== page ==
Reflections on working with LGBTQIA+ clients

Sonal Thakrar

Sonal Thakrar

UKCP psychotherapist Sonal Thakrar is an Integrative Psychotherapist, writer and visiting lecturer.

Several studies have determined that mental health problems are more common in the LGBTQIA+ community. Findings by Stonewall also show that poor mental health is higher among LGBTQIA+ people who are young, Black, Asian or minority ethnic, disabled or from a socio-economically deprived background.

I remember the first day of my five-year psychotherapy training. I had never talked about being gay in a group before, let alone being a gay woman of colour. My heart was pounding and I was hot. I now know this to be a deep feeling of internalised homophobia, shame and dysregulation. During this time, I was going through a process of ‘coming in’; a term that I use for when we are exploring our sexuality internally and may not feel safe or ready enough to be fully ‘out’. It enables a sense of empowerment, pace and focus on the self rather than the other. This to me is almost a pre-requisite for ‘coming out’ which is an inevitable part of living in a heteronormative society.   

I think about those of us on the LGBTQIA+ spectrum and what it feels like to sit in the therapist’s chair and the client’s chair. I imagine the space in between and what may emerge. I wonder if the space feels safe and inviting. I wonder if I will be able to get the words out to convey this to my client. These are perhaps some of the common things we experience. I also imagine what it is like to be a client who, consciously or unconsciously wants to explore their sexuality. I put myself in their shoes, drawing on my own experiences.

Here are some of the things that I have learned whilst working with clients who are exploring their place on the LGBTQIA+ spectrum:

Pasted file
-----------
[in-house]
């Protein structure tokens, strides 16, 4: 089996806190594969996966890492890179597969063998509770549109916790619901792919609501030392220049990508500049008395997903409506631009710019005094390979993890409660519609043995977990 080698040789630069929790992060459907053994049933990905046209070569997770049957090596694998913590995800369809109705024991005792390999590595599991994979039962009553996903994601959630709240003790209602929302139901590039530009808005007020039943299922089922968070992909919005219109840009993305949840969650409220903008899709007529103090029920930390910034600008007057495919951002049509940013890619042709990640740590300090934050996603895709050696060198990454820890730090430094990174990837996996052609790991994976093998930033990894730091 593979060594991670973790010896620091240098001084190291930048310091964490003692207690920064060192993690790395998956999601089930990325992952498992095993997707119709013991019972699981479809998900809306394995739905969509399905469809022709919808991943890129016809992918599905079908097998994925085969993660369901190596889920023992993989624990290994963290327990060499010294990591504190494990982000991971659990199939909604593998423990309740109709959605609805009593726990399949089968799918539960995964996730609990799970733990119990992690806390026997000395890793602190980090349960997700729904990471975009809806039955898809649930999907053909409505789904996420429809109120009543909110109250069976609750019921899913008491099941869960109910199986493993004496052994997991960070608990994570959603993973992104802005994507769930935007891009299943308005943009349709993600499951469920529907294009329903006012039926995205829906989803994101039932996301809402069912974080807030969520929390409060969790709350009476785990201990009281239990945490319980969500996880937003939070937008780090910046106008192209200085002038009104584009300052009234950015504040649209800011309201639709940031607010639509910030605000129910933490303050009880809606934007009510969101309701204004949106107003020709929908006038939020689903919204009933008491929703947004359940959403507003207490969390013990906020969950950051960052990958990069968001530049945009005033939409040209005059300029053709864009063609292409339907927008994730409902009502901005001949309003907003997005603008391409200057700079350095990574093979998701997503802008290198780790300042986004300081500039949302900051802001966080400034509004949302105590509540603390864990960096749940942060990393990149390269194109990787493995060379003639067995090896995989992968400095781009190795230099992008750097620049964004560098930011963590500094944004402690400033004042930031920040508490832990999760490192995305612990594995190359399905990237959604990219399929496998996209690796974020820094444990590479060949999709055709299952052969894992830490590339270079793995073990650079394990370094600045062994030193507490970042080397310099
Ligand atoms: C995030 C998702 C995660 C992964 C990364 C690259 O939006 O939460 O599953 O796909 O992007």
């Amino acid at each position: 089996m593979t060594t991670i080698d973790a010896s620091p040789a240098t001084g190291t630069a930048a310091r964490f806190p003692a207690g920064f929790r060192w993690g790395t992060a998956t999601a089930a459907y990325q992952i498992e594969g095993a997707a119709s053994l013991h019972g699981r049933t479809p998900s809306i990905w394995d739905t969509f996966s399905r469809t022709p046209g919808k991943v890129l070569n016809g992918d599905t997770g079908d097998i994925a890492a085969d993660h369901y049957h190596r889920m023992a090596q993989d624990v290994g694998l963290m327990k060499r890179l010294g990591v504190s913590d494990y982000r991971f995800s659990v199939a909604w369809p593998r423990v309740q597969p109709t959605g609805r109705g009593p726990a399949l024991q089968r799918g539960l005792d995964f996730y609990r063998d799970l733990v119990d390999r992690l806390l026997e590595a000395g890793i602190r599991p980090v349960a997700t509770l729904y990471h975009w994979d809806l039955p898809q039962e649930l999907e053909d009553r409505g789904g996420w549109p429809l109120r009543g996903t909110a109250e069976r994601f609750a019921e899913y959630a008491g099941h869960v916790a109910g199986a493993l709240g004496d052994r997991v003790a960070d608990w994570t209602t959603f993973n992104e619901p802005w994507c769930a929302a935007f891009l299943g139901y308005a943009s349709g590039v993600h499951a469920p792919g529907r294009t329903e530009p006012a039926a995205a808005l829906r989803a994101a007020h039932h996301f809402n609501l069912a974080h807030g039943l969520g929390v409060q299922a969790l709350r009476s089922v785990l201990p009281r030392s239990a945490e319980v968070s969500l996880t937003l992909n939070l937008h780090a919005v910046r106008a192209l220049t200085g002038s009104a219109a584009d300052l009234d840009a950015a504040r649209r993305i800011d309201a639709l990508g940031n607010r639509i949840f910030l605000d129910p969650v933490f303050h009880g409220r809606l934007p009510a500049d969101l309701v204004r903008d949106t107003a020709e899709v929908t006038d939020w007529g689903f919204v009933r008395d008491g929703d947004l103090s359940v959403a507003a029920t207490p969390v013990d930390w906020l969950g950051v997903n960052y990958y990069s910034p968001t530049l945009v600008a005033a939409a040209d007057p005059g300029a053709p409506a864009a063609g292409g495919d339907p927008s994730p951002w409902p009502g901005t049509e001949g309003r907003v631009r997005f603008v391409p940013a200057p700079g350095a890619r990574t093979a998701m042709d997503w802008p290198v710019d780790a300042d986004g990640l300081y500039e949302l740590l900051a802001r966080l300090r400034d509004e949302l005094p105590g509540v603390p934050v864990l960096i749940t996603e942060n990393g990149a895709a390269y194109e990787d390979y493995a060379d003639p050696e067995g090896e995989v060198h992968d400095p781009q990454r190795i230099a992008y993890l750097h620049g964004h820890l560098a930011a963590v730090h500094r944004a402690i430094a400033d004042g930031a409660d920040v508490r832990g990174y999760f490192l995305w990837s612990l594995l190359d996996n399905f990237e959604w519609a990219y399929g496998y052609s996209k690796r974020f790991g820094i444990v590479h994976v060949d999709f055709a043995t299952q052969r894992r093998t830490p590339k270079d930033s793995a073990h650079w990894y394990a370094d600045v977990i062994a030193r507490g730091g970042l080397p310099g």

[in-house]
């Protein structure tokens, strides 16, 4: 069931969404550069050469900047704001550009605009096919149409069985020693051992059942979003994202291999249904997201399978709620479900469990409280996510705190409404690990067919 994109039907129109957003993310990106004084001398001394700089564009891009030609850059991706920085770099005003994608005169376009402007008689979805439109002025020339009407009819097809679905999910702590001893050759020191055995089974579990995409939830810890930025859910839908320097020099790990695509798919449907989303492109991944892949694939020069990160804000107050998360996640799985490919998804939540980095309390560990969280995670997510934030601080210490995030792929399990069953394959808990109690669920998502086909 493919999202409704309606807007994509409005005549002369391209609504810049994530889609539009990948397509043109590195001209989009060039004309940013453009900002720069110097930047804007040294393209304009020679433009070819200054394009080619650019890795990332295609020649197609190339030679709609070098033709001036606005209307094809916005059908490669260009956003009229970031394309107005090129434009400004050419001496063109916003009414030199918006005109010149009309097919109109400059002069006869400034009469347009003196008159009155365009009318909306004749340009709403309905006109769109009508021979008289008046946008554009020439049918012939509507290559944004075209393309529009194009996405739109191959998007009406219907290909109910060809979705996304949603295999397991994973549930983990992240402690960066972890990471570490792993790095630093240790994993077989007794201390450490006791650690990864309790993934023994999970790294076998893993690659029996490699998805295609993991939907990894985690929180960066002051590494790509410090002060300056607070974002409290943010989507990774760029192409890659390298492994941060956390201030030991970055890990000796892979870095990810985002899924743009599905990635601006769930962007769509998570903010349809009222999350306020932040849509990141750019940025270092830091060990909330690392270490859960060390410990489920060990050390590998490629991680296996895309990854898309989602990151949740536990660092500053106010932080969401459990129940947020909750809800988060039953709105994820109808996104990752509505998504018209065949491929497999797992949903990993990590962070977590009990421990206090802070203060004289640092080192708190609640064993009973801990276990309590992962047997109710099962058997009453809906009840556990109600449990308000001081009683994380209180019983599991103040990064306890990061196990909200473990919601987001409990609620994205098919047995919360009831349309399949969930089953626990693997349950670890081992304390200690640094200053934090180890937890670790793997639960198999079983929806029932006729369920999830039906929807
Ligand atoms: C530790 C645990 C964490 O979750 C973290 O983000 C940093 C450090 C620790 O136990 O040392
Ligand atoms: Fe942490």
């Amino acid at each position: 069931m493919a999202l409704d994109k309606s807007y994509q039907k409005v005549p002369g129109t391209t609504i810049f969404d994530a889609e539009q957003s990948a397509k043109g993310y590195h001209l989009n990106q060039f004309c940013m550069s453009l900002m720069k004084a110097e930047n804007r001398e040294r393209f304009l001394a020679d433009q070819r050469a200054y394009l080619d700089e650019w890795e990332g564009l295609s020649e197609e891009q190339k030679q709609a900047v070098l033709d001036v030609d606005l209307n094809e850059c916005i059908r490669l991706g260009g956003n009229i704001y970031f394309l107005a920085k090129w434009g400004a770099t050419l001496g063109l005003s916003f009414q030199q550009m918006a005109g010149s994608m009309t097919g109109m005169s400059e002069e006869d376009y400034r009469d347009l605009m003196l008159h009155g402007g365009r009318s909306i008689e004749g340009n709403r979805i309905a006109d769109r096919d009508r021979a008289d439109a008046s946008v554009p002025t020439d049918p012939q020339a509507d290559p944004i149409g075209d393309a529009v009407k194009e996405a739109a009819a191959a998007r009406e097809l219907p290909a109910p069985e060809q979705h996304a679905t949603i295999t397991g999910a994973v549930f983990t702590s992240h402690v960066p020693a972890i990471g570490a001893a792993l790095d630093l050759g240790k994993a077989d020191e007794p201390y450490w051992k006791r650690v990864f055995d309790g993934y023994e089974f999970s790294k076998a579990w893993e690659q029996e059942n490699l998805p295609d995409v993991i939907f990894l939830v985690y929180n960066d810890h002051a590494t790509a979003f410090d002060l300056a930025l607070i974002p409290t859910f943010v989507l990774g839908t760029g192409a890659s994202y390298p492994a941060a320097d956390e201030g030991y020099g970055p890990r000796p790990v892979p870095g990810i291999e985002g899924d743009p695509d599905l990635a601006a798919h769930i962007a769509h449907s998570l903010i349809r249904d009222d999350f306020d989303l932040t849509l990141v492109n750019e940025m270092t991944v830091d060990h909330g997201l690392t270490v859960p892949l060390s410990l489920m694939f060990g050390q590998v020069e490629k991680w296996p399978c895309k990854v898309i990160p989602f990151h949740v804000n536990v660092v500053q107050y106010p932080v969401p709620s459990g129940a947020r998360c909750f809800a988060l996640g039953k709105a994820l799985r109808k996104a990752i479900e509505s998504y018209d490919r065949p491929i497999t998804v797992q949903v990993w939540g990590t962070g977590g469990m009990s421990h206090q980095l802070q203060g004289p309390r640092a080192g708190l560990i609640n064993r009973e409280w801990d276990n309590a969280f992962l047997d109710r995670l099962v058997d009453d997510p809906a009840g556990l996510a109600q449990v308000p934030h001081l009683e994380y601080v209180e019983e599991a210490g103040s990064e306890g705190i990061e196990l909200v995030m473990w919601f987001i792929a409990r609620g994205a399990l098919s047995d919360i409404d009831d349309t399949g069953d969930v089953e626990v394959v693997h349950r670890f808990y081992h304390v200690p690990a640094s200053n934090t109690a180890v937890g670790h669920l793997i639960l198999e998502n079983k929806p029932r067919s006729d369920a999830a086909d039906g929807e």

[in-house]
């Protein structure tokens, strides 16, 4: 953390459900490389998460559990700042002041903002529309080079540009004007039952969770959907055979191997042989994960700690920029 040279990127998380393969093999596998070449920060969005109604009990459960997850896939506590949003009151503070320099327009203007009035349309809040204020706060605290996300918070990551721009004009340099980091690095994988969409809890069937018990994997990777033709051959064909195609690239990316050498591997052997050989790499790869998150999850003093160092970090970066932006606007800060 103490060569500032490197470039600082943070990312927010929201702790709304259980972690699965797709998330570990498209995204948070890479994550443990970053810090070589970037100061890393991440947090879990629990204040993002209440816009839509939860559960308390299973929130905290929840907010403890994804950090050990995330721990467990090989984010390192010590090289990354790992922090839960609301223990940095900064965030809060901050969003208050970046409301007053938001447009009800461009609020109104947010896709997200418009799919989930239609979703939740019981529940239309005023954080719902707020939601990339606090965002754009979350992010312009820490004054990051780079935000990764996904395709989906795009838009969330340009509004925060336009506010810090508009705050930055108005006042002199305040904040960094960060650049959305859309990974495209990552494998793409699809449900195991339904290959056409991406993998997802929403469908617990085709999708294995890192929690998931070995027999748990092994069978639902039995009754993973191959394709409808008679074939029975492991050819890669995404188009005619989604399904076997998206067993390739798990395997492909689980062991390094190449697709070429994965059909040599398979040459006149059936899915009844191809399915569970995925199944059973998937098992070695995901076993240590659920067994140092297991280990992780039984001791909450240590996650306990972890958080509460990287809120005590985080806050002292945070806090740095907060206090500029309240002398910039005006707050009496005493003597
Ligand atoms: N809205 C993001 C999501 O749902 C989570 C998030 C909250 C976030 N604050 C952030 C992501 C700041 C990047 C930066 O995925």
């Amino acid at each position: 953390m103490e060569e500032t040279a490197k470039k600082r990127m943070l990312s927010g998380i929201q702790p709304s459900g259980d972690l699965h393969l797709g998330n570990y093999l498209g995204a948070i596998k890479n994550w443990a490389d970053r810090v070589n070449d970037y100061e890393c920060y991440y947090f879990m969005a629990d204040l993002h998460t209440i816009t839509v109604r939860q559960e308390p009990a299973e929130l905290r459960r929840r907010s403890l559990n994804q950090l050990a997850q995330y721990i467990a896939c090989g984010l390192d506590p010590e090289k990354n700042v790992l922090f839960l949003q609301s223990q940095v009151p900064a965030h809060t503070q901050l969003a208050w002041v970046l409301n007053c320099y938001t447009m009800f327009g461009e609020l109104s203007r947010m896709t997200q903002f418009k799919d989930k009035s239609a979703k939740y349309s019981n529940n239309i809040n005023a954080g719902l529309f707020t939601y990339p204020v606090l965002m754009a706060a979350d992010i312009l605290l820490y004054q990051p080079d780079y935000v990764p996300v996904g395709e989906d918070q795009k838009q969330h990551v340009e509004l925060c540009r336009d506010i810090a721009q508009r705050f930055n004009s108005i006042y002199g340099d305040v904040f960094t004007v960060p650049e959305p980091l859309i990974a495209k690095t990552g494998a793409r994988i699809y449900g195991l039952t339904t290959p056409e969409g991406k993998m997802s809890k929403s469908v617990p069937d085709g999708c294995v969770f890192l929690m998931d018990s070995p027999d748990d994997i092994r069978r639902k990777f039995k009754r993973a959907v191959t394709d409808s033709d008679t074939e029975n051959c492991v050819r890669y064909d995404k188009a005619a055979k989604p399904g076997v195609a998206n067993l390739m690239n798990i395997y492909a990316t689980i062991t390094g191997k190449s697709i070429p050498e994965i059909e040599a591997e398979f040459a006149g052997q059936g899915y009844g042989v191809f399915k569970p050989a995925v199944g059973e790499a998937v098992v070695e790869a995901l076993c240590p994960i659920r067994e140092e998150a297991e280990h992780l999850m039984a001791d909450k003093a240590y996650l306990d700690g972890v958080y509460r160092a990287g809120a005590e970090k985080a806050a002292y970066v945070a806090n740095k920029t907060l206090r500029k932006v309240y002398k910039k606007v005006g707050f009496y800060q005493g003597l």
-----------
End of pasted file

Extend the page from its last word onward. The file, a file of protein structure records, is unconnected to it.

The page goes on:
• The client’s in-built safety radar will be active to protect against rejection, discrimination and annihilation.   
  • Like others, we need to be seen and be met, where we are and not where others believe we need to be.  
  • Empathy creates a space for us to confront shame and share our truth when we feel ready. 
  • A therapist who can bear witness to our experience of inequality creates hope for the future to be different. 
  • Strong internalised objects can dominate our views on sexuality; gentle curiosity can challenge our rigid beliefs and what belongs to whom. 
  • Trust enables us to step forward and experiment with alternative ways of being in relationships.  
  • Homophobia, internalised homophobia and subtle homophobia belong to all of us and run deep. Enactments give us a chance to heal our wounds. Acceptance without condition provides a new experience and paves the way for self-expression.
  • We are a work in progress, as always. 

It is more important now than ever for us to consider anti-oppressive practice, positive affirmation and improve therapy access for these clients.  

Psychotherapy can offer a safe space to explore your feeling, YOU CAN LOOK FOR AN ACCREDITED THERAPIST ON THE UKCP WEBSITE

You can also find support by contacting:

In an emergency, call: 999

NHS (England), call: 111

NHS Direct (Wales), call: 0845 46 47

The Samaritans 24 hour helpline, call: 116 123

Stonewall, call: 08000 50 20 20

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